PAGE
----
Indonesian officials have said the death toll from a military plane crash could rise over 140, after it went down in a residential area. The disaster has raised questions about aviation safety in the archipelago nation.
The death toll from the crash rose on Wednesday, with more people believed to have been on board the plane than initially thought.
The Indonesian air force revised the number of people on board the plane up to 122, which included 12 crew. The plane crashed and exploded into a ball of flames in the Sumatran city of Medan.
Initially they had said there were 113 people on the aircraft, but personnel and their relatives may have embarked and disembarked at stopovers in Pekanbaru, Dumai and Medan, after the plane took off from the capital, Jakarta.
Police told the AFP news agency on Wednesday that the total number of bodies recovered stood at 141, indicating a growing list of victims from the neighborhood where the plane went down. An air force spokesman told the Reuters news agency that 142 body bags had been deliver to a hospital in Medan.
The plane - a Hercules C-130 - crashed into a newly-built residential part of the city of two million people, plowing into a massage parlor and a hotel. Search and rescue officials previously said at least three people on the ground had died.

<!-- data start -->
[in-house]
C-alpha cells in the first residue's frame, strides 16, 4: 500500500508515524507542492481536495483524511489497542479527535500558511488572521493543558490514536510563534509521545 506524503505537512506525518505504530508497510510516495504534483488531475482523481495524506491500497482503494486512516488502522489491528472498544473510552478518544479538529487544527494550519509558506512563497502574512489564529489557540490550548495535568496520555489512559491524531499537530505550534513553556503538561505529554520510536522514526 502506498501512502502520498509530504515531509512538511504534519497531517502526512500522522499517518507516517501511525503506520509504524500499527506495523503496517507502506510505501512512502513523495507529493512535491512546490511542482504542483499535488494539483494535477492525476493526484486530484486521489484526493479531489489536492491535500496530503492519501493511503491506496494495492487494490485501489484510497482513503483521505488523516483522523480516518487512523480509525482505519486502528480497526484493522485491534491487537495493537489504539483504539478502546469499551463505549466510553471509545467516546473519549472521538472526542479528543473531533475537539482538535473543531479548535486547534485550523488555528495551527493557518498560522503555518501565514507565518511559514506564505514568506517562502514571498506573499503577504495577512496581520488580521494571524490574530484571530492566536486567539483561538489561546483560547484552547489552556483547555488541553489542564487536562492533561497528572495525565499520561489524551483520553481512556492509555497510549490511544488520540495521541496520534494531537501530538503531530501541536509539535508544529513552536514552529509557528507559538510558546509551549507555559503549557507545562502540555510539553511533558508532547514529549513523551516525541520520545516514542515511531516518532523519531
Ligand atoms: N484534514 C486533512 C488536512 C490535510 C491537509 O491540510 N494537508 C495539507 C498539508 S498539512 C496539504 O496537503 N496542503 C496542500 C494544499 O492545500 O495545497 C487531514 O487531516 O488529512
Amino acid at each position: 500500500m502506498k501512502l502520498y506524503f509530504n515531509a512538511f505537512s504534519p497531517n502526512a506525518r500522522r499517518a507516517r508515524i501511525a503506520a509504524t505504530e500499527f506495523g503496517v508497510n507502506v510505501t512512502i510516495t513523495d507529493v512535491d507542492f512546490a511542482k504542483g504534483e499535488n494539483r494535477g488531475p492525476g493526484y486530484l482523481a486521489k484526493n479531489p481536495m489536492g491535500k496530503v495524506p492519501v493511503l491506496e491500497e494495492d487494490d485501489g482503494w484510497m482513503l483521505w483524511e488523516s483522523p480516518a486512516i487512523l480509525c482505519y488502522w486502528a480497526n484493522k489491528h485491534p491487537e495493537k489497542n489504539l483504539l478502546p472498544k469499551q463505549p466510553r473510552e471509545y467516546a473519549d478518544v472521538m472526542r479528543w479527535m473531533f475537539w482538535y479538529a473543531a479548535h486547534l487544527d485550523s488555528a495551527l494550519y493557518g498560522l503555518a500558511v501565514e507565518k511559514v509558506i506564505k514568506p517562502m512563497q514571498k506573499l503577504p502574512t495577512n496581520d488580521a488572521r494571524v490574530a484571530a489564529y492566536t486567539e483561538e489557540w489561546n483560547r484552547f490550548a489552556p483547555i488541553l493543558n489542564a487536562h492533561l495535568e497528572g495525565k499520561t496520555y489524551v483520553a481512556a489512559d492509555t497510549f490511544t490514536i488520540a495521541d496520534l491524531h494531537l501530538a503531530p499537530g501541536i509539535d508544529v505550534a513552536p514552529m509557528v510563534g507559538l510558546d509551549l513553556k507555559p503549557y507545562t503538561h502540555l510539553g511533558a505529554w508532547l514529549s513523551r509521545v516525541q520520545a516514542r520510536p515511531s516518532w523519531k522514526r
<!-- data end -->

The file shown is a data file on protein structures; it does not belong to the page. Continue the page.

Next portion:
Plane stopped several times
Rescue teams were using heavy machinery as part of their search for bodies in the rubble, holding out little hope that survivors would be found.
Although the plane was 51 years old, the military insisted it was airworthy. However, all similar models would be grounded pending an investigation.
The crash has yet again thrown a spotlight onto Indonesia's poor record when it comes to aviation safety.
Indonesian President Joko Widodo said the government would audit military equipment to ensure safety.
"There must be an evaluation of the age of planes and defense systems," President Joko Widodo tweeted late Tuesday.
rc/jr (AFP, AP, dpa, Reuters)